The binder component and cross-linking component may be provided as forming a cured elastomeric material via a thermal addition polymerization, i.e., a vulcanization or cross-linking mechanism, when admixed. By “cured” it is meant that the binder of the composition is polymerized, cross-linked, further cross-linked or polymerized, vulcanized, cooled, hardened, or otherwise chemically or physically changed from a liquid or other fluent form into a solid elastomeric or polymeric phase. Thermal addition cure systems, which may be foamed or unfoamed, of the general type herein involved are well-known and characterized by a curing mechanism involving the direct cross-linking reaction of functional group species on adjacent molecules which also may be oligomers or polymers. The cross-linking reaction is thermally accelerated and has a cure profile which may include a predefined cure or critical temperature for a given heating time.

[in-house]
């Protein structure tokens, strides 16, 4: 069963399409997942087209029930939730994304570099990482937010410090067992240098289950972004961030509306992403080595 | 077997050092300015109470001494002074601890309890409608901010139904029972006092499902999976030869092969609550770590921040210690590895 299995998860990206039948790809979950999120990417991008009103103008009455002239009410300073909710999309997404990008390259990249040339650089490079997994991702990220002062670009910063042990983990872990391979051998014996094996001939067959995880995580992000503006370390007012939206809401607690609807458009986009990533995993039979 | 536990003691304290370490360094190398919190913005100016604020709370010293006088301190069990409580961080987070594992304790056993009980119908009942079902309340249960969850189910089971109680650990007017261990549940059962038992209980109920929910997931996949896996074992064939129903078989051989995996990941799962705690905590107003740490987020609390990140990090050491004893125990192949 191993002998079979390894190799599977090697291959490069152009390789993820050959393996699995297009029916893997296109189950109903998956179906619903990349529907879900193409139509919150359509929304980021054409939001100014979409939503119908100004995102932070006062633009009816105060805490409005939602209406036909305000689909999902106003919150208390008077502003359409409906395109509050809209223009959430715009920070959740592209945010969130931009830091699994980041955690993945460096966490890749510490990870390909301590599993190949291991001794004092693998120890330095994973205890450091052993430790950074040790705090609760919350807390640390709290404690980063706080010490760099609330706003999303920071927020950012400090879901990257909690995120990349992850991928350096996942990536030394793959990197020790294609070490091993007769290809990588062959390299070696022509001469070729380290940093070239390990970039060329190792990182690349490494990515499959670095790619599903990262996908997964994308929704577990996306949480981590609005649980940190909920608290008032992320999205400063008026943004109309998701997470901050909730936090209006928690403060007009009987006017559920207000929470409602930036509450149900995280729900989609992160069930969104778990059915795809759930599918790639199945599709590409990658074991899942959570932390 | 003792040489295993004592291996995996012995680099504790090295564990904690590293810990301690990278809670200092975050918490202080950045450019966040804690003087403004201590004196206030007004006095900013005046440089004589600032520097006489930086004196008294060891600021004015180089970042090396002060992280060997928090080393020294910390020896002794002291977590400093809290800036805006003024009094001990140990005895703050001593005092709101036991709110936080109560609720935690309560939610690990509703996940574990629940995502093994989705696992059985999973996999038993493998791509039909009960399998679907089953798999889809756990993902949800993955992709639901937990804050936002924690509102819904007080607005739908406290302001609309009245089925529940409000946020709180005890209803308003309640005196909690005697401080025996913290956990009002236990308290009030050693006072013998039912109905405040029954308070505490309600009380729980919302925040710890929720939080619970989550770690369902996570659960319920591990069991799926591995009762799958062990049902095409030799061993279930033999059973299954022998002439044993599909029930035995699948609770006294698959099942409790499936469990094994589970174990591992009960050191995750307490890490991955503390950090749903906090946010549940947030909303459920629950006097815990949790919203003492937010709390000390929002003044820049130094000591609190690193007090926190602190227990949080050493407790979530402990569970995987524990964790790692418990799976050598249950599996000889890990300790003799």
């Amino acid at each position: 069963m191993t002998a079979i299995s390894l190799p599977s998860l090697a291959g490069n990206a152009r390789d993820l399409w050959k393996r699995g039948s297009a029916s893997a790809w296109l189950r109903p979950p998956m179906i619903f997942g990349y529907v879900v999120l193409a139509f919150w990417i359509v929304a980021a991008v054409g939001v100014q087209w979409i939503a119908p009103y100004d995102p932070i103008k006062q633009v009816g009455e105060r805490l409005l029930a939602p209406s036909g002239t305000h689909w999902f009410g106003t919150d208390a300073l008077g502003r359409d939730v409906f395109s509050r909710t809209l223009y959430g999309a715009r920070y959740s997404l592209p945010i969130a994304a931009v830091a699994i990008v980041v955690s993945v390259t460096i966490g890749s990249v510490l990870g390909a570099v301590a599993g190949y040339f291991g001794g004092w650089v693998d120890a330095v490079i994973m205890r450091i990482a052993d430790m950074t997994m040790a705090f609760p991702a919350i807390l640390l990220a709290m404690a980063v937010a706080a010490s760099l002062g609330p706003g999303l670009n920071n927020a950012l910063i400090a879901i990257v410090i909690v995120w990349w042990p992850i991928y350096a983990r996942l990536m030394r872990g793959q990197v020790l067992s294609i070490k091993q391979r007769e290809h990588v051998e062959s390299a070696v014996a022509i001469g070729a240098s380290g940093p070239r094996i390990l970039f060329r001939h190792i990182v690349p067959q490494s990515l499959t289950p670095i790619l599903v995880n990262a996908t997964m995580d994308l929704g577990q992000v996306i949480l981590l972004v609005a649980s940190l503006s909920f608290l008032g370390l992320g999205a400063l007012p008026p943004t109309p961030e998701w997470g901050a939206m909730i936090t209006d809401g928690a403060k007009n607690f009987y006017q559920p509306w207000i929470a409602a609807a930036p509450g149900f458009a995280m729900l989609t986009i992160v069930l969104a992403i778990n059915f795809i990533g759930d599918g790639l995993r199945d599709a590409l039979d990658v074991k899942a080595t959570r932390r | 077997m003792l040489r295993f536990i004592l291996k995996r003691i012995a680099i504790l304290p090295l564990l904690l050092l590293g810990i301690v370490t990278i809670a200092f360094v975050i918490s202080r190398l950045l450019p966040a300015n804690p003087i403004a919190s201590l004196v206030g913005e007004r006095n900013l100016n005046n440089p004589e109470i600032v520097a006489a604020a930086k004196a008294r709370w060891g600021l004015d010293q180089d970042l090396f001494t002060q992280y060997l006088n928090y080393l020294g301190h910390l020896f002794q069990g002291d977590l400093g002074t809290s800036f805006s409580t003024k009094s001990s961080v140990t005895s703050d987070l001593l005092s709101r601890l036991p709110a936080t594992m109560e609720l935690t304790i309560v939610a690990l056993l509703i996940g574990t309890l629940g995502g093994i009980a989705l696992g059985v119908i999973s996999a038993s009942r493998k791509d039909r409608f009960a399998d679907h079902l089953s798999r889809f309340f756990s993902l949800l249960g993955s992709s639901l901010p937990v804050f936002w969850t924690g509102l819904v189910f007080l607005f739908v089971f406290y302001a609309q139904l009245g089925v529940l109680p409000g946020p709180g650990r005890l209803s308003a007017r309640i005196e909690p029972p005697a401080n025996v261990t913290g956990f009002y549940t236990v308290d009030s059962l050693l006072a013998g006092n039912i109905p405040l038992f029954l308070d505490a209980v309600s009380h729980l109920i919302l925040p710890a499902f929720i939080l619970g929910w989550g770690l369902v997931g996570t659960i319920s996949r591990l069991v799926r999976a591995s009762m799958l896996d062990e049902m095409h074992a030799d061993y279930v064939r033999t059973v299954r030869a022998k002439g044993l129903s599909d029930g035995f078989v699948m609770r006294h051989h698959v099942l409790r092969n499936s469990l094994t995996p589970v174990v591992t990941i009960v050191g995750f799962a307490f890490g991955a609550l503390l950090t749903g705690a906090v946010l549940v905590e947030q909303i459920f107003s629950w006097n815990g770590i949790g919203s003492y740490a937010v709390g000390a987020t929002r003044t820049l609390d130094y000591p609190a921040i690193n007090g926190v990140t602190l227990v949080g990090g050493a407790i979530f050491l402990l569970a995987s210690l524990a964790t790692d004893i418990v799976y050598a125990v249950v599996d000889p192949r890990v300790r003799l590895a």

The curing reaction may occur between the same molecules or functional groups, and alternatively may be moisture or UV-catalyzed at ambient temperature. In a thermal-cure, silicone-based embodiment, the system incorporates an elastomeric, silicone-based binder component having a first functional species, such as vinyl groups, and a silicone-based cross-linking agent having a second functional species, such as hydride groups, different from the first functional species but which are reactive therewith. That is, the first and second species exhibit reactive affinity above a certain activation energy level such that a thermally-induced cross-linking reaction is effected at temperatures at or above a particular cure temperature resulting in the curing of the reaction system to form a form-stable elastomeric material. As used herein, the term “elastomeric” is ascribed its conventional meaning of exhibiting rubber-like properties of compliancy, resiliency, low compression set, flexibility, and an ability to recover after deformation, i.e., stress relaxation. As with silicone elastomers in general, the preferred silicone material exhibits properties such as thermal and oxidation resistance over a wide temperature range, and well as resistance to many chemicals and to weather effects, which makes it especially suited for use as an EMI shielding gasket. In addition to improved corrosion resistance, the material further exhibits excellent electrical properties including resistance to corona breakdown over a wide range of temperatures and humidity.